Cursor's Fury

Chapter 17


Tavi slept in a tent he shared with several other junior officers. In the middle of the night, unusual noises disturbed his rest, and a moment later Max shook him roughly awake. "Come on," Max ordered him in a low, growling whisper. "Move it."

Tavi rose, pulled on his tunic, grabbed up his boots, and followed Max out into the night. "Where are we going?" Tavi mumbled.

"To the captain's tent. Magnus sent me to get you," Max said. "Something's up." He nodded down another row of tents as they passed, and Tavi looked up to see other figures moving quietly through the night. Tavi recognized the shadowy profile of one of the Tribunes Tactica, and a few moments later, the ugly, rough features of Valiar Marcus, the First Spear, appeared from the night and fell in beside them.

"Marcus," Max muttered.

"Antillar," the First Spear said. "Subtribune Scipio."

Tavi abruptly stopped in his tracks, and looked up. The sky was overcast, making the night very dark, though the clouds were low and swift-moving. Thunder rumbled far in the distance. Through gaps in the cloud cover, the stars glowered down in sullen shades of crimson. "The stars," he said.

Max looked up and blinked. "Bloody crows."

The First Spear grunted without slowing his pace.

"What's happening?" Tavi asked him, catching up.

The First Spear let out a snort but said nothing, until they arrived together at the captain's tent. The senior officers were there, much as they had been on the day Tavi arrived. Magnus and Lorico were both there, and passing out mugs of strong tea to the officers as they arrived. Tavi took one, found a quiet spot against the wall of the tent, and drank the hot, slightly bitter tea while struggling to blink the sleep from his eyes. Gracchus was there, and looking hungover. Lady Antillus was at hand as well, seated with her hands folded in her laps, her expression distant and unreadable.

Tavi had begun to feel almost as though he could string several thoughts together into something resembling intelligence when Captain Cyril entered, immaculately groomed, fully armored, the picture of self-possessed command. The quiet murmurs of the sleepy officers came to a sudden halt.

"Gentlemen, Your Grace," Cyril murmured. "Thank you for coming so promptly." He turned to Gracchus. "Tribune Logistica. What is the status of the stores of standard-issue armor and weaponry."

"Sir?" Gracchus said, blinking.

"The armor, Tribune," Cyril said in a rock-hard voice. "The swords."

"Sir," Gracchus said. He rubbed at his head. "Another thousand sets to go, perhaps. Inspections should be finished in another week."

"I see. Tribune, do you not have three junior officers to assist in inspections?"

Max let out a quiet, nasty little laugh from beside Tavi.

"What?" Tavi whispered.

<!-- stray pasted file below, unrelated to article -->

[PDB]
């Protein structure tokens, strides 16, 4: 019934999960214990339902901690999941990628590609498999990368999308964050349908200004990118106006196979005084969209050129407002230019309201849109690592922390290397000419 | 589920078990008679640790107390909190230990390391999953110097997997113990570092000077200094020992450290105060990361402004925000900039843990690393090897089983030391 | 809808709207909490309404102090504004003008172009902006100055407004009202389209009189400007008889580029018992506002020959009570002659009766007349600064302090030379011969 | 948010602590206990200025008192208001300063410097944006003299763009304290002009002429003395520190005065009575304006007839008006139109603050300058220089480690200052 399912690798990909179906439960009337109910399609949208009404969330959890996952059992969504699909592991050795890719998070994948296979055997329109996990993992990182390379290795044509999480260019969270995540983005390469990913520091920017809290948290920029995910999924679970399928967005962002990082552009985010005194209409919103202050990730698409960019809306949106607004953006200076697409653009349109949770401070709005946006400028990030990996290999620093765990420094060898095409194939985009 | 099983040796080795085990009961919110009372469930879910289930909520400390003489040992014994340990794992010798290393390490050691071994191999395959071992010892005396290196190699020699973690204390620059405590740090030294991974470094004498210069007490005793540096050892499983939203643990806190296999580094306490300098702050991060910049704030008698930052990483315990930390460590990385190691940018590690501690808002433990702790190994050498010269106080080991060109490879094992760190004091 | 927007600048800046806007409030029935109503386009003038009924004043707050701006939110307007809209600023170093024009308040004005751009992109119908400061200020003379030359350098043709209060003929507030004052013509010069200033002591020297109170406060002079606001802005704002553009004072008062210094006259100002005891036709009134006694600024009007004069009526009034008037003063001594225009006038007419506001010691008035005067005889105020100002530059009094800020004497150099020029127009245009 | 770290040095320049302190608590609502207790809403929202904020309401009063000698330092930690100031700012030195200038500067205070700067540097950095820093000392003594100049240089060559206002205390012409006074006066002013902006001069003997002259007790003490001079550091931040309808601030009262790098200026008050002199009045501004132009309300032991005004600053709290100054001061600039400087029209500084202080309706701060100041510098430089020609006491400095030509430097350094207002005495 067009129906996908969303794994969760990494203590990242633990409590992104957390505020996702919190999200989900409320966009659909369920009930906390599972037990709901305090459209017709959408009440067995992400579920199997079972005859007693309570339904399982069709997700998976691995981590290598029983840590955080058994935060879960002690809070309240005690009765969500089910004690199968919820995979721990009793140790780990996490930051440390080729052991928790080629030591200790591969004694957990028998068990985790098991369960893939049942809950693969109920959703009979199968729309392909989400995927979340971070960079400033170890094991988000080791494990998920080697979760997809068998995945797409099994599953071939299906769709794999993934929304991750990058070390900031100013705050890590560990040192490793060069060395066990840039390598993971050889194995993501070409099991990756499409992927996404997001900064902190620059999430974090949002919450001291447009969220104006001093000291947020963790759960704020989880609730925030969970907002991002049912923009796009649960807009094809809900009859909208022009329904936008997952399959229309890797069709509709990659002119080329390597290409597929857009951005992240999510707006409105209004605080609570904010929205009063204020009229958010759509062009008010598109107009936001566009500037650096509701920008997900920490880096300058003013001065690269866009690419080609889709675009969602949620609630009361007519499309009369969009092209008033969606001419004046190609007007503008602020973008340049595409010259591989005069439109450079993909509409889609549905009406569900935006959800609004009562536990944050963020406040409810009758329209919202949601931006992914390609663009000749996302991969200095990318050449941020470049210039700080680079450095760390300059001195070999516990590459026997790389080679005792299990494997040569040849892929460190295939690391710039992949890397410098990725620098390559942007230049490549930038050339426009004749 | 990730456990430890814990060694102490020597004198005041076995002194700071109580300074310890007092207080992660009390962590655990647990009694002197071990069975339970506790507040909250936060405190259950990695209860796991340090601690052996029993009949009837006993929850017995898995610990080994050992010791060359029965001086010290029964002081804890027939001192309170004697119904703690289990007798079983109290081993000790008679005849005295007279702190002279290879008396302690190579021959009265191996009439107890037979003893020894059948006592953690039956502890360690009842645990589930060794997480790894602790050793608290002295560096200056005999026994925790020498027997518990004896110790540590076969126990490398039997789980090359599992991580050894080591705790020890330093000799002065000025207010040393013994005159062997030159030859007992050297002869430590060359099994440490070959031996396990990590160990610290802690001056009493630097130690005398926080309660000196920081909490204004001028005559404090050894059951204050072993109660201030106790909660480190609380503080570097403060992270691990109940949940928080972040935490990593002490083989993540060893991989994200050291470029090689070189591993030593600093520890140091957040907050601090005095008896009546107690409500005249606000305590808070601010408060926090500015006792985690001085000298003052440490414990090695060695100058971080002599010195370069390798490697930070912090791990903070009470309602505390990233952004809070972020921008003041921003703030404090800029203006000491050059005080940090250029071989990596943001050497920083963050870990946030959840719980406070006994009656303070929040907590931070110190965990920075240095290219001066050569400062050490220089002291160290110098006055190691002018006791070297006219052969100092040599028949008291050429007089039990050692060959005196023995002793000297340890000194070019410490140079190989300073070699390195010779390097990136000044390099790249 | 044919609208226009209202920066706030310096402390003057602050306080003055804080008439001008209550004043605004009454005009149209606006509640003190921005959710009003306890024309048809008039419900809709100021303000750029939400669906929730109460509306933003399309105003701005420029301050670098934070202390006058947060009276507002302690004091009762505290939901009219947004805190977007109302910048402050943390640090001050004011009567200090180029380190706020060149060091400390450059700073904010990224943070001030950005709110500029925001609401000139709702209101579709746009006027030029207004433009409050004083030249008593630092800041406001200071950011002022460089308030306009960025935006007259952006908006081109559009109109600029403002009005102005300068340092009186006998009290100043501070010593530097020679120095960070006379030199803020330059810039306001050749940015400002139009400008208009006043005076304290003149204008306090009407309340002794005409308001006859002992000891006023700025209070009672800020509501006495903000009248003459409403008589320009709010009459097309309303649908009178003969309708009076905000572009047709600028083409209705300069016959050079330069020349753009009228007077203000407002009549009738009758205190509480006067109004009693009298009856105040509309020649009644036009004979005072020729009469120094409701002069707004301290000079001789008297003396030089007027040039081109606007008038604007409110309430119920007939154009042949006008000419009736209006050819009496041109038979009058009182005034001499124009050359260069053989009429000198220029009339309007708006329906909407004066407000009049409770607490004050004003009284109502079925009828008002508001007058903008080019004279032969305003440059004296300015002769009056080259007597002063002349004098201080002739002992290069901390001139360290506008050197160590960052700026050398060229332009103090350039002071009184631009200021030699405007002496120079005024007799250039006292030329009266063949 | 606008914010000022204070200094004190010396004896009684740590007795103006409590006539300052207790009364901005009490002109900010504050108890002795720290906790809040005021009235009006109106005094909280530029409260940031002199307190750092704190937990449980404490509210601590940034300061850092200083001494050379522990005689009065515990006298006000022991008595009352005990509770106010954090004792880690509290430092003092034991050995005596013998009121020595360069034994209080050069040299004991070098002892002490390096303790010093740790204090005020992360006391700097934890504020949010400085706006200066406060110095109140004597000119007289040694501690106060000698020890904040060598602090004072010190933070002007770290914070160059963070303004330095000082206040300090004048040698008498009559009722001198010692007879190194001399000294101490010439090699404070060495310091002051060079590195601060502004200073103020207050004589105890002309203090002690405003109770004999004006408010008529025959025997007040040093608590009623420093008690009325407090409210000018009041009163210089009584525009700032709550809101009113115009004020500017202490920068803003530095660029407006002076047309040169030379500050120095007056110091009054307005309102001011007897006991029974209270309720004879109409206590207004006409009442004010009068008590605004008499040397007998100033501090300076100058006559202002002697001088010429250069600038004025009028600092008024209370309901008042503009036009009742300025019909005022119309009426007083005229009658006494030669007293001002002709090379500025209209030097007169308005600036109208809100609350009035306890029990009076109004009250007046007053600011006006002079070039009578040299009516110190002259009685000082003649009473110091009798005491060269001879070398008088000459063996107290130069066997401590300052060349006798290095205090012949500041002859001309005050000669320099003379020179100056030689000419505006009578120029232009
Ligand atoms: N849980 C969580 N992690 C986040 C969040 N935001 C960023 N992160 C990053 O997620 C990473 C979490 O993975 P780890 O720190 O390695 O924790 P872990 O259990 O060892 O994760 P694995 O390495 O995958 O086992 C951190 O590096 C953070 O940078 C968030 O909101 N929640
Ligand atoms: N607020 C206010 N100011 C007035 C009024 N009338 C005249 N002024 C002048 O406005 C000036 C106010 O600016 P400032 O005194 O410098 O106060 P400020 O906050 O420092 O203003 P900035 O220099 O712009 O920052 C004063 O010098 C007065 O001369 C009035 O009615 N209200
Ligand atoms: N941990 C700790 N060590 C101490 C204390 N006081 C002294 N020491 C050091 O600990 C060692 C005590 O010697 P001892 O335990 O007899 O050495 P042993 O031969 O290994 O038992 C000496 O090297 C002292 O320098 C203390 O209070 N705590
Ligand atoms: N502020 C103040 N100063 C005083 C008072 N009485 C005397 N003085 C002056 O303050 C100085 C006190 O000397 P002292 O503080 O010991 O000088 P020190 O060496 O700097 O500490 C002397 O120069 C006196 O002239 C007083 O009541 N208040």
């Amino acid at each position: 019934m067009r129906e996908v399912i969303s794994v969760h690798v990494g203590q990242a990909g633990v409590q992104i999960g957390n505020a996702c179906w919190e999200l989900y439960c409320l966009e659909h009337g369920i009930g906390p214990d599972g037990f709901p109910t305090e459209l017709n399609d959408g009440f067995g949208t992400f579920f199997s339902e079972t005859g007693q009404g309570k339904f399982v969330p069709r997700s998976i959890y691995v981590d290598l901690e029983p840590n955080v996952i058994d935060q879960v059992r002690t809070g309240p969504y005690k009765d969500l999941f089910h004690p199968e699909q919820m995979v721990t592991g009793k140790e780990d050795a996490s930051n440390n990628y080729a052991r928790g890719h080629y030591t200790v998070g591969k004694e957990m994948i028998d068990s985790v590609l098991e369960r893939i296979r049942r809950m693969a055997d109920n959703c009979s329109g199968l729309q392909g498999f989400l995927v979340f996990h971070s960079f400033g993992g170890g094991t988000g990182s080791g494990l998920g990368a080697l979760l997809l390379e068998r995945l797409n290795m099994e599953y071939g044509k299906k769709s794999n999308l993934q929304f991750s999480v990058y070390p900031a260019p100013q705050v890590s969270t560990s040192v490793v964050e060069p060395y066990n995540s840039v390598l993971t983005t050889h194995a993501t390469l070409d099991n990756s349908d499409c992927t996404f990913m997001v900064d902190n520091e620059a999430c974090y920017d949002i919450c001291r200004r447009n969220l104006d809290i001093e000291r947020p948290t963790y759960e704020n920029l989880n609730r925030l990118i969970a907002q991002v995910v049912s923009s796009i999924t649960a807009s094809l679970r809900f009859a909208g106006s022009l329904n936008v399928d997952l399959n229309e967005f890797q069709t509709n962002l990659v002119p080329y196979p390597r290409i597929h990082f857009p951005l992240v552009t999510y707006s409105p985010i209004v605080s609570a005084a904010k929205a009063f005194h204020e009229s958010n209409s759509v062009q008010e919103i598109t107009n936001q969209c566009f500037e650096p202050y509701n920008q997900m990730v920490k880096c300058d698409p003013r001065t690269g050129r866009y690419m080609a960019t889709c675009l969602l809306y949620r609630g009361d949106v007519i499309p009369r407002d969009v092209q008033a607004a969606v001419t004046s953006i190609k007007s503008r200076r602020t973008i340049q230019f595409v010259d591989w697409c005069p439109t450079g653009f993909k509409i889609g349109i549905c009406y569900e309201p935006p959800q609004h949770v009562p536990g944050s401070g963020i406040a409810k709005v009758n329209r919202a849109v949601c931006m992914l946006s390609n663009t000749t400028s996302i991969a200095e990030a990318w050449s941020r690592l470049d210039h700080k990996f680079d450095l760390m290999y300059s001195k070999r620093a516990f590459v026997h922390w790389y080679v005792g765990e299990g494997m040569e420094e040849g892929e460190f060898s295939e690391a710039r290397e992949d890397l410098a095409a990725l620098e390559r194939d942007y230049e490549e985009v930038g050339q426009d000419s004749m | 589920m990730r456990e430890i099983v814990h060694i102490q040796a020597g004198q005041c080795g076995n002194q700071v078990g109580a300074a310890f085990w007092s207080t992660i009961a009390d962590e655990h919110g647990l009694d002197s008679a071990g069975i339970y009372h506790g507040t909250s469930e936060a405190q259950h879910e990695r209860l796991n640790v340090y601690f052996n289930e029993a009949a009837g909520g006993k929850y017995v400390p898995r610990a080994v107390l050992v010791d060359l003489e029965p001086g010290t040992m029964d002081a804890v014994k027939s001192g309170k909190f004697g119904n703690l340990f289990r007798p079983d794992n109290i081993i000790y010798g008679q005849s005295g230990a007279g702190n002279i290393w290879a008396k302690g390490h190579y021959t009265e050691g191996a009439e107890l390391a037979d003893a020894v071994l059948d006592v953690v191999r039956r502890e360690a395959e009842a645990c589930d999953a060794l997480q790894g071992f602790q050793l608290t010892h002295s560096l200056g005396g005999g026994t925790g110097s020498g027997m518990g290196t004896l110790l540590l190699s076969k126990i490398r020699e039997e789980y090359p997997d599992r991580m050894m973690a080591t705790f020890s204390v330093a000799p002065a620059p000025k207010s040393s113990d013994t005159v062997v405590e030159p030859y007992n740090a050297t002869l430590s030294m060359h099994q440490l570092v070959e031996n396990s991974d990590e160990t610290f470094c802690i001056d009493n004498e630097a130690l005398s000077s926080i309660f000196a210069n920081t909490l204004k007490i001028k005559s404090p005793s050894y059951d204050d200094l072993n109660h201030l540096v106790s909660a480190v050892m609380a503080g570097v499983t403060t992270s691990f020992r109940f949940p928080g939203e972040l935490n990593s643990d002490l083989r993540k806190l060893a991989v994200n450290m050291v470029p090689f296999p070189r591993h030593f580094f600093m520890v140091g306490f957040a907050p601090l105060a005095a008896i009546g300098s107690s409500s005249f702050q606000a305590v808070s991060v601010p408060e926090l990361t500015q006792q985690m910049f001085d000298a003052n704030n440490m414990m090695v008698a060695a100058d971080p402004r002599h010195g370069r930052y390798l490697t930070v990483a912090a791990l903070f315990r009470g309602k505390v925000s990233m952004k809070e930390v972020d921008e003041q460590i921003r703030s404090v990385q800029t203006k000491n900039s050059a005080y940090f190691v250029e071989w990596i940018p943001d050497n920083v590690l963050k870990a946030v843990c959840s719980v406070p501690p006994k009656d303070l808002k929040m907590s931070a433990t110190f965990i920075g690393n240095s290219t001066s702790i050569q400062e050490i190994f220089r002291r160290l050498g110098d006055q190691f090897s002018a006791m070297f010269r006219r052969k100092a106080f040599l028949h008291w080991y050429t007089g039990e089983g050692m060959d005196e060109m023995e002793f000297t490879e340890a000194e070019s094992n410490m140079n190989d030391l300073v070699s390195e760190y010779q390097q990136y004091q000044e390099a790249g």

"Legion justice is slow but sure. This is why the captain wanted you here," Max said. "Listen."

"Yes, sir," Gracchus mumbled.

"And in a month's time, you and your three assistants have been unable to complete this fundamental task. Why is that?"

Gracchus stared at him. "Sir, I was aware of no particular need. I had my officers working on several different-"

"Latrines?" Cyril asked in an arch tone. "Armor and sidearm inspections are to be completed by dawn, Tribune."

"B-but why?"

"Perhaps this isn't as important as your nightly binges at the Pavilion, Tribune, " Cyril said in an acidic tone, "but captains appoint a Tribune Logistica because they like to make sure our legionares have armor and swords when they march to battle."

Electric silence gripped the room. Tavi felt his spine straighten in surprise.

"Finish the inspections, Tribune. You'll do them walking on the road if you must, but you will complete them. Dismissed." Cyril turned his attention from Gracchus to the rest of the room. "Word reached me moments ago. We are at war."

A low murmur of responses went through the officers in the tent.

"I have my orders. We are to proceed west to the town at the Elinarch. The bridge there is the only one over the entire western leg of the Tiber River. The First Aleran is to secure that bridge."

The officers murmured again, low and surprised.

The Tribune Auxiliarus, Cadius Hadrian, stepped forward. His voice was deep and very quiet. "Sir. What about the stars?"

"What about them?" Cyril asked.

"Do we know why they've changed color?"

"Tribune," Cyril said calmly, "stars do not concern the First Aleran. Our only concern is that bridge."

Which Tavi took to mean that Cyril had no idea, either.

Valiar Marcus took a step forward from his place against the tent's wall, and said, "Captain. With all due respect, sir, most of the fish aren'.t ready."

"I have my orders, First Spear," Cyril said. He looked around at the officers, and said, "And now you all have yours. You know your duties." He lifted his chin, and said, "We march at dawn."


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